One of Nepal's finest contemporary writers, Samrat Upadhyay is back with an admirable collection of eight short stories, titled Mad Country. But his efforts to appeal to a global audience rob these tales of their unique Nepali flavour. Stories like Fast Forward, Beggar Boy and What Will Happen to the Sharma Family focus on the lives of contemporary Nepalis as they confront a country in the midst of political turmoil.
Deepak Rauniyar is Nepal’s internationally-acclaimed, promising cinema director. He earned a mention by The New York Times as one of “The 9 New Directors You Need to Watch” for his second move White Sun, which premiered at the 2016 Venice and Toronto Film Festivals. The movie won the Interfilm Award at Venice and Silver Screen Award for Best Film at the Singapore International Film Festival, as well as the New Voices/new Visions Grand Jury Prize at Palm Spring Film Festival.
In the world of literature poetry is a subculture and a secondary art form to other genres, particularly fiction and non-fiction. The famous poet W H Auden has aptly put forward the thesis: “poetry makes nothing”. The repetitive and common question that most poets face is as why they write poetry. Poetry is derived from the Medieval Latin word poetria and poet origins from the Latin word poetia. Critical writers and historians have stated that poetry, perhaps, predates literacy.
Muck Rack makes it simple to find people, tweets, or articles that mention any name, keyword, company, hashtag etc. We've compiled this guide to help you make the most of your search.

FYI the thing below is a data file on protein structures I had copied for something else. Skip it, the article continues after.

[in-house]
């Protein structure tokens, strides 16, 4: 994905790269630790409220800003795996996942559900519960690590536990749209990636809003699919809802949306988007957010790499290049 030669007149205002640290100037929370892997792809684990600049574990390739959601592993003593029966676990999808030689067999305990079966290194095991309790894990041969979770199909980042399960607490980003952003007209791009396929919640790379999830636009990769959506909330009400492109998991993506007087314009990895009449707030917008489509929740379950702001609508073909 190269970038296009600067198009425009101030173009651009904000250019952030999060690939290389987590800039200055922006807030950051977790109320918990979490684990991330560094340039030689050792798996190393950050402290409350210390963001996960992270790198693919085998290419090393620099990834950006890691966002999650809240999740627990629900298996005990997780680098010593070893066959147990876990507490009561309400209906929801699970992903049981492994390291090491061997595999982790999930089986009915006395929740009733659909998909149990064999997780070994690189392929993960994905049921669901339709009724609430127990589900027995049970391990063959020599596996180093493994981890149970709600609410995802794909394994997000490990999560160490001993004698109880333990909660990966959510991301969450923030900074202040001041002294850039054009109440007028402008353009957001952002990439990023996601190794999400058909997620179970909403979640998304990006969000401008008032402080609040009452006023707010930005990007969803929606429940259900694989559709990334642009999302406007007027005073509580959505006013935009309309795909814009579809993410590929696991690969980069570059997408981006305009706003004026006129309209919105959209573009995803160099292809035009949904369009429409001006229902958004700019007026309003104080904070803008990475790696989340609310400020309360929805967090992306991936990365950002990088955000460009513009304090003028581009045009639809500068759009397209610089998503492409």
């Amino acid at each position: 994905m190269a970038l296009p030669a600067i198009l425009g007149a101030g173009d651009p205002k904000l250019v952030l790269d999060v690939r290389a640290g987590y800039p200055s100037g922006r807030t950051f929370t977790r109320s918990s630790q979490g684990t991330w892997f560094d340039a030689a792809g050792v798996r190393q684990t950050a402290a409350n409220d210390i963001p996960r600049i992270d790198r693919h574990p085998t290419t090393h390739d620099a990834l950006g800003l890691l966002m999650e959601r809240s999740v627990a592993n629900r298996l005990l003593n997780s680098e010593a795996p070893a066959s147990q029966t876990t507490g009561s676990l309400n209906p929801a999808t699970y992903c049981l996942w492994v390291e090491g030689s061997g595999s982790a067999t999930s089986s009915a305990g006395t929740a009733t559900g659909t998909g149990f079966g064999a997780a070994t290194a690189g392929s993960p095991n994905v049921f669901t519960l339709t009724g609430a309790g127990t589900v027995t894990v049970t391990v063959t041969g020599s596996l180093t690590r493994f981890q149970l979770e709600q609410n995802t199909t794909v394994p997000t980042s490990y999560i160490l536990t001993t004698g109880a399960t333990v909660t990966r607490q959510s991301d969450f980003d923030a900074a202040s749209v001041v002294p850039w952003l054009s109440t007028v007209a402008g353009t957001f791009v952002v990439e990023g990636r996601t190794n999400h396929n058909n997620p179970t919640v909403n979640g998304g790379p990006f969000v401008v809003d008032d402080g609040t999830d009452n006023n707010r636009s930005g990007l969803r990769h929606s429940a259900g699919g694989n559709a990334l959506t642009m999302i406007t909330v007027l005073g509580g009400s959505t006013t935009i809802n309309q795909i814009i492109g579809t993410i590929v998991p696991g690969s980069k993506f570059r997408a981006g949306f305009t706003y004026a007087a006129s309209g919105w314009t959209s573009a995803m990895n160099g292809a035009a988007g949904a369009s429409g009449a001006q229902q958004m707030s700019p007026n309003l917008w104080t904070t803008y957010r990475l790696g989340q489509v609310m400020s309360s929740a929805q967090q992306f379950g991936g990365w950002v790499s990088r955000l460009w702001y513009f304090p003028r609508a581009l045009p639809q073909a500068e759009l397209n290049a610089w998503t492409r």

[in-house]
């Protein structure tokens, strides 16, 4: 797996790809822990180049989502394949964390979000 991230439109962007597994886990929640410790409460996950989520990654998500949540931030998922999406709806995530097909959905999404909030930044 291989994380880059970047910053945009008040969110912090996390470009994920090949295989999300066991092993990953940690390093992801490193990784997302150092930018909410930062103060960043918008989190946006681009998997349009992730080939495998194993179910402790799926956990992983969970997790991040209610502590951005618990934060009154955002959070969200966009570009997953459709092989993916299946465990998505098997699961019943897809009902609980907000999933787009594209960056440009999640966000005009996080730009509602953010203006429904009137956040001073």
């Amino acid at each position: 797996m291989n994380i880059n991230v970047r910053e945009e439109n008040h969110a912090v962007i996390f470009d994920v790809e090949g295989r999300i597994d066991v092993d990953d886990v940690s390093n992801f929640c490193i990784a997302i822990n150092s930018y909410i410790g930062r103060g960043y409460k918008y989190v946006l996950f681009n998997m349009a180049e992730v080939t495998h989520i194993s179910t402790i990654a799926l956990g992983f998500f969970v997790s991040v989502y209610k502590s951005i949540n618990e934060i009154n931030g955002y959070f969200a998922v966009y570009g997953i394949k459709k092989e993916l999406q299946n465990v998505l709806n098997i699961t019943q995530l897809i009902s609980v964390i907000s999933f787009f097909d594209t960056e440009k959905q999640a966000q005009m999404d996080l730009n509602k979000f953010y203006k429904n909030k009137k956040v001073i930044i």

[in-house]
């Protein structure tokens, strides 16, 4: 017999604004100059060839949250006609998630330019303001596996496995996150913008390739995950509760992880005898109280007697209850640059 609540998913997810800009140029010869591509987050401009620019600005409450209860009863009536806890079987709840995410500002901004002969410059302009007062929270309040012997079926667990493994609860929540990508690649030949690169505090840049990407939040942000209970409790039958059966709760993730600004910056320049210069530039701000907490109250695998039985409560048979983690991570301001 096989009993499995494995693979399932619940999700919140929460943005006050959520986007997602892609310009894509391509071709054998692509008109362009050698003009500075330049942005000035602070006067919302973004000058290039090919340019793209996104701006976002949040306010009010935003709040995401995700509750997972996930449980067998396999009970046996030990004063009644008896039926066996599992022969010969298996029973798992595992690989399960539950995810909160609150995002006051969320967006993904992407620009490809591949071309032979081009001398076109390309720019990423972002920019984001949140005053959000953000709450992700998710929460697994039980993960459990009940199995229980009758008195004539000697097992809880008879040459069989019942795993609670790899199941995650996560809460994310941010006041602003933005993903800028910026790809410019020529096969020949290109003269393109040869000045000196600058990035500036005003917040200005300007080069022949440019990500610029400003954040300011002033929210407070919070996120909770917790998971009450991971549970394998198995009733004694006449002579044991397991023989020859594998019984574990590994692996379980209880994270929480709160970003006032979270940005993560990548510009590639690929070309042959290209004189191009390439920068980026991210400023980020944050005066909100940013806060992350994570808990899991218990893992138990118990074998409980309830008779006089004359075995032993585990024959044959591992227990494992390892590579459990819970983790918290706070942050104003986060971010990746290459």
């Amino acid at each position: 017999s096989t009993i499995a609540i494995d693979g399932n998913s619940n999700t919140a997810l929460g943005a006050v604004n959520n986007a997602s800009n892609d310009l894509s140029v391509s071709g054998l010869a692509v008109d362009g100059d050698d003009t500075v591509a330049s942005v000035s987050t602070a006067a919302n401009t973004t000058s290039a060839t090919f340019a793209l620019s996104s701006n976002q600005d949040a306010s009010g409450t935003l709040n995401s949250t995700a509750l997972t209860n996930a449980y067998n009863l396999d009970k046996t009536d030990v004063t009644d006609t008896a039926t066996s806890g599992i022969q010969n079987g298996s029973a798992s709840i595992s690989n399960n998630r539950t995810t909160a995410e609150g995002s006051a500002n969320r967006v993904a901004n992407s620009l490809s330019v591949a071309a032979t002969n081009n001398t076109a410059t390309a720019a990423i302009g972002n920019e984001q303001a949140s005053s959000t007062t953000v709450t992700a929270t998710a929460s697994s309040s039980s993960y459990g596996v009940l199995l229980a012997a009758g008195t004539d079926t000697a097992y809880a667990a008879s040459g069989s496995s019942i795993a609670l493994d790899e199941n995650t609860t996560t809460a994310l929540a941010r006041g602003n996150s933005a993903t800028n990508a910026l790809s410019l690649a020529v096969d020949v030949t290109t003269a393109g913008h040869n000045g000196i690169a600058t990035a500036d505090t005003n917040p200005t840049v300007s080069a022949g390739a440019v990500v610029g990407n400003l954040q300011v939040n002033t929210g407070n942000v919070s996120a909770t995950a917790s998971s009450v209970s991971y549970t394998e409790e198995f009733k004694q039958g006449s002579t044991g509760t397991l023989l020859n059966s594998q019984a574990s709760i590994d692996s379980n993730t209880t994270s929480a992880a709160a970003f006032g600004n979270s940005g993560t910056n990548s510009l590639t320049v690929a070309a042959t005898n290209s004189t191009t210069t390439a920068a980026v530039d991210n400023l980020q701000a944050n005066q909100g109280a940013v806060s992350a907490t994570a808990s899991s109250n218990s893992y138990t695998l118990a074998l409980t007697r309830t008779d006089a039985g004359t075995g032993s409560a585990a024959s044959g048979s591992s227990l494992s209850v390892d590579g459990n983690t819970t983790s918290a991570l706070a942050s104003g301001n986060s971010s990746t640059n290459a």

Selecting a term
Start searching tweets, articles from media outlets, articles mentioned in tweets, journalists'
names, titles and bios with some suggested searches:
Companies or Topics (e.g. iPhone, Microsoft)
Phrases (e.g. "cloud computing") — use quotes to keep the terms together
Twitter handles (e.g. @username) — returns those who have mentioned or replied to
Names (e.g. "David Pogue")
Hashtags (e.g. #sxsw, #london2012)
Bio details (e.g. vegan, Olympics, father)
Muck Rack's Advanced Search allows for many boolean operators.
Find results that mention multiple specified terms, use AND or
+. For example, ensure each result contains both Elon Musk and Mark Zuckerberg by
searching Obama AND Romney or Obama + Romney.
Use the operators OR or , to broaden your search when you'd like either of
multiple terms to appear in results. (This is the default behavior of our search when no operators
are used.) For example, search for democrat OR republican to find results that refer to
Democrats and/or Republicans.
Use NOT or - to subtract results from your search. For
example, searching Disney will yield results about the Walt Disney Company as well as Walt Disney
World Resort. To exclude mentions of Disney World, search for Disney -World or Disney
When using one of these operators with a phrase, enclose it in quotation marks. For example, you can
find results about smartphones excluding Apple's iPhone 4S by searching smartphone -"iPhone
Exact case matching or punctuation
If you're searching for a brand name or keyword that relies on specific punctuation marks or capitalization, you can
find results that match your exact query by adding matchcase: before the keyword you're searching for, like matchcase:E*TRADE .
Use parentheses to separate multiple
boolean phrases. For example, to find journalists talking about having fun in Disney World or
Disneyland, search for ("disney world" OR disneyland) AND fun.
An asterisk can be used to search for any variation of a root word truncated by the asterisk. For example, searching for admin* will return results for administrator, administration, administer, administered, etc.
A near operator is an AND operator where you can control the distance between the words. You can vary the distance the near operation uses by adding a forward slash and number (between 0-99) such as strawberries NEAR/10 "whipped cream", which means the strawberries must exist within 10 words of "whipped cream".